His achievement of promotion alone earns him a place on this list, but Bradshaw's impact extended beyond that. He brought in highly influential players of the time, among them famous Arsenal players like Jimmy Aschcroft, Jimmy Jackson, and Archie Cross. These players played a pivotal role in securing the much-awaited promotion to the first division.

  1. George Allison (1934 – 1947)

Career Stats: Games 279
Awards: English League Champion 1937-38, 1934-35, FA Cup 1935-36, Charity Shield 1934, 1938

George Allison took over as Arsenal’s manager after the sudden death of his predecessor, Herbert Chapman. In his 13-year tenure, he helped the club win three league titles, one FA Cup and two Charity Shields.

Allison wasn’t known for his tactical application and awareness. He instead had more of a hands-off approach, focusing on transfers and the club’s financial position rather than direct involvement with his players.

Nevertheless, he is still considered one of Arsenal’s best managers. Out of his 279 games in charge, he won 129 of them and through 13 years’, their average league position was 4th. The club enjoyed several years of success under Allison.

Allison is also credited with being the creator of the club’s famous chant ‘one nil to the Arsenal’ after appearing on a film in 1939 ‘The Arsenal Stadium Mystery’. He played himself and was caught muttering the words on camera.

  1. Tom Whittaker (1947 – 1956)

Career Stats: Games 429
Awards: English League Champion 1947-48, 1952-23, FA Cup 1949-50, Charity Shield 1948-49, 1953-54

Tom Whittaker was part of the Royal Garrison Artillery and the Royal Navy before being demobilized in 1919. After the War, he joined Arsenal as a player, making 64 appearances for the Gunners. Unfortunately, his career came to a halt after suffering a knee injury and he was forced to retire.

Whittaker became Arsenal’s first-time trainer whilst studying physiotherapy and played a big role in the progression of the club under managers Chapman and Allison.

After the Second World War, and Allison’s retirement in 1947, Whittaker took over. He led the club to two league titles and an FA Cup. Unfortunately, Whittaker died of a Heart Attack in 1956, just 58 year's old, and still manager of Arsenal. He totaled 429 games in charge boasting a 47.09 win-percentage, making him one of the best arsenal coaches in history.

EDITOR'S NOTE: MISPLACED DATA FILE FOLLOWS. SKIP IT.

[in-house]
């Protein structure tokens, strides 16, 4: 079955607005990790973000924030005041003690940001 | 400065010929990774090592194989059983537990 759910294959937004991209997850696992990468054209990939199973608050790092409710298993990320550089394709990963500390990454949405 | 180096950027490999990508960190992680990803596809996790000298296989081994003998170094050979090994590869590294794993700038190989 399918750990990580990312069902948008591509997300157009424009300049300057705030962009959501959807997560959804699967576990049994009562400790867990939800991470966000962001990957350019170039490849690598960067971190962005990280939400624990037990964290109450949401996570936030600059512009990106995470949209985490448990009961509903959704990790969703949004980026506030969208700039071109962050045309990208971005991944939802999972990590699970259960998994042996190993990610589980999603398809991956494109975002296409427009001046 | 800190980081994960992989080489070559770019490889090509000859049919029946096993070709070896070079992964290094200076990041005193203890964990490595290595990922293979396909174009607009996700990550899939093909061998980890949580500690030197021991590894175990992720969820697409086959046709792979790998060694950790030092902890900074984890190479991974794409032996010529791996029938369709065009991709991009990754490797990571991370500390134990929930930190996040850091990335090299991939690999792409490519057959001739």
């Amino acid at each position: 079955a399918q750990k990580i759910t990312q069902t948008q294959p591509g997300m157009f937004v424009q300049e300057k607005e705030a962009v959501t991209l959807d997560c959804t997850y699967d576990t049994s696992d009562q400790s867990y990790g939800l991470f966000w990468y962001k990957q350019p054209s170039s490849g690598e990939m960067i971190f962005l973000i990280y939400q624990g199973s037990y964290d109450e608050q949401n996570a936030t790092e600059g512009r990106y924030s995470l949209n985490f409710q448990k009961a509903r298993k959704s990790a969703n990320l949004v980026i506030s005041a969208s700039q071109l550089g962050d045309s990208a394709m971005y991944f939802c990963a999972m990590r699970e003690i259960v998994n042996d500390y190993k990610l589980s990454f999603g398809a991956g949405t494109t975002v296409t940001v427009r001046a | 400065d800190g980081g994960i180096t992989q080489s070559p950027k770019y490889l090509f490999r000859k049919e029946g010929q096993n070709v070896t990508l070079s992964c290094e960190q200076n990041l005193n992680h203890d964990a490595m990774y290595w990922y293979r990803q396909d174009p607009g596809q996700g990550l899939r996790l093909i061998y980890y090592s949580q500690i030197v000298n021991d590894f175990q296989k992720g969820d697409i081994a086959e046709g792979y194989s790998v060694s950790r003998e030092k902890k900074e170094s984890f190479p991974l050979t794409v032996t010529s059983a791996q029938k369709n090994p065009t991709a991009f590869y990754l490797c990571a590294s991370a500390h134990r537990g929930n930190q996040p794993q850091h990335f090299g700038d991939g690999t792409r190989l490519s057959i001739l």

1. Mikel Arteta (2019-Present)

Career Stats: Games 190 (currently)
Awards: FA Cup 2019-20, Charity Shield 2020-21, 2023-24

Mikel Arteta currently manages Arsenal, joining the list of former players who moved into managerial roles. His appointment in 2019 generated significant excitement, having previously been part of Manchester City’s coaching staff under the guidance of one of the best managers in the world, Pep Guardiola.

Expectations were high for Arteta to implement Guardiola's tactics, combined with his unique style, and he has delivered exactly that. In his first season, he led the team to an FA Cup victory. After being initially hired as a Head Coach of Arsenal, the club subsequently changed his title to ‘manager’.

For managers who have been in charge for at least 20 games, Arteta’s record as the manager of Arsenal sees him boast the best win percentage (59.76%) compared to all his predecessors. His team is showing no signs of slowing down either and is emerging as one of the best in English soccer, competing in both the Premier League and the Champions League. Exciting times lie ahead for Arsenal fans.

  1. Bertie Mee (1966-1976)

Career Stats: 540 Games
Awards: English League Title 1970-71, FA Cup 1970-71, Inter-Cities Fairs Cup Winner 1969-70

Bertie Mee served as Arsenal’s manager between 1966-1976, a surprising move by the Gunners as Mee was working as a physiotherapist previously. He even asked for a clause in his contract that would allow him to return to physiotherapy after a year if the manager job didn’t work out.

Mee was Arsenal’s winningest manager until Arsene Wenger surpassed his record. With 241 wins in 540 total games managed, he boasted a win percentage of 44.63%.

The club hadn’t won a trophy since 1953. In 1969, Mee led the team to its first European Trophy, the first trophy in 17 years. They hype around Mee’s team was building as he was assembling a young group of players including Pat Rice and Ray Kennedy that were determined to win.

In 1971, Mee’s Arsenal completed a double as they won the FA Cup and the League. To the delight of Arsenal fans, they won the league at White Hart Line. A special title victory that will forever be remembered as one of the greats. This was only the second time a club had won a double in the 20th century.

Mee didn’t manage to win a lot of silverware during his tenure, but he remains an important part of Arsenal manager history as the first manager to bring them European glory.

  1. George Graham (1986 – 1995)

Career Stats: Games 460
Awards: English League Title 1988-89, 1990-91, FA Cup 1992-93, League Cup 1986-87, 1992-93, Charity Shield 1991-92, Europapokal der Pokalsieger Sieger 1993-94